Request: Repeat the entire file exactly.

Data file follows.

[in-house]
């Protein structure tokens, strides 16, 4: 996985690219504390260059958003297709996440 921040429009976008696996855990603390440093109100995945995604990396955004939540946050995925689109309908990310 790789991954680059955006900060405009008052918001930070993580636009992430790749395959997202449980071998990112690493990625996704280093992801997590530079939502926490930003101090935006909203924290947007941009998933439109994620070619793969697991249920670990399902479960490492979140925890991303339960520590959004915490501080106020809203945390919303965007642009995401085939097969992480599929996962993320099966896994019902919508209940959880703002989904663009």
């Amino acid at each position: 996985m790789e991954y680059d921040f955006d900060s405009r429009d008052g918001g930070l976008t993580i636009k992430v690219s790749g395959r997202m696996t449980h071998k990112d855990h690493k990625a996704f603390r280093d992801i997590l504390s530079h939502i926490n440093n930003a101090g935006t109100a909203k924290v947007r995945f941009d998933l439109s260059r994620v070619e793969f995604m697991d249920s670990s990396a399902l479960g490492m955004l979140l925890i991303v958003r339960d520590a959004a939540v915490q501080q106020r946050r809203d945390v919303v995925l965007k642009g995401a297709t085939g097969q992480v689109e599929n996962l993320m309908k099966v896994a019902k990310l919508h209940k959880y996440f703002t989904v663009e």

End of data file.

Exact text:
[in-house]
């Protein structure tokens, strides 16, 4: 996985690219504390260059958003297709996440 921040429009976008696996855990603390440093109100995945995604990396955004939540946050995925689109309908990310 790789991954680059955006900060405009008052918001930070993580636009992430790749395959997202449980071998990112690493990625996704280093992801997590530079939502926490930003101090935006909203924290947007941009998933439109994620070619793969697991249920670990399902479960490492979140925890991303339960520590959004915490501080106020809203945390919303965007642009995401085939097969992480599929996962993320099966896994019902919508209940959880703002989904663009």
């Amino acid at each position: 996985m790789e991954y680059d921040f955006d900060s405009r429009d008052g918001g930070l976008t993580i636009k992430v690219s790749g395959r997202m696996t449980h071998k990112d855990h690493k990625a996704f603390r280093d992801i997590l504390s530079h939502i926490n440093n930003a101090g935006t109100a909203k924290v947007r995945f941009d998933l439109s260059r994620v070619e793969f995604m697991d249920s670990s990396a399902l479960g490492m955004l979140l925890i991303v958003r339960d520590a959004a939540v915490q501080q106020r946050r809203d945390v919303v995925l965007k642009g995401a297709t085939g097969q992480v689109e599929n996962l993320m309908k099966v896994a019902k990310l919508h209940k959880y996440f703002t989904v663009e």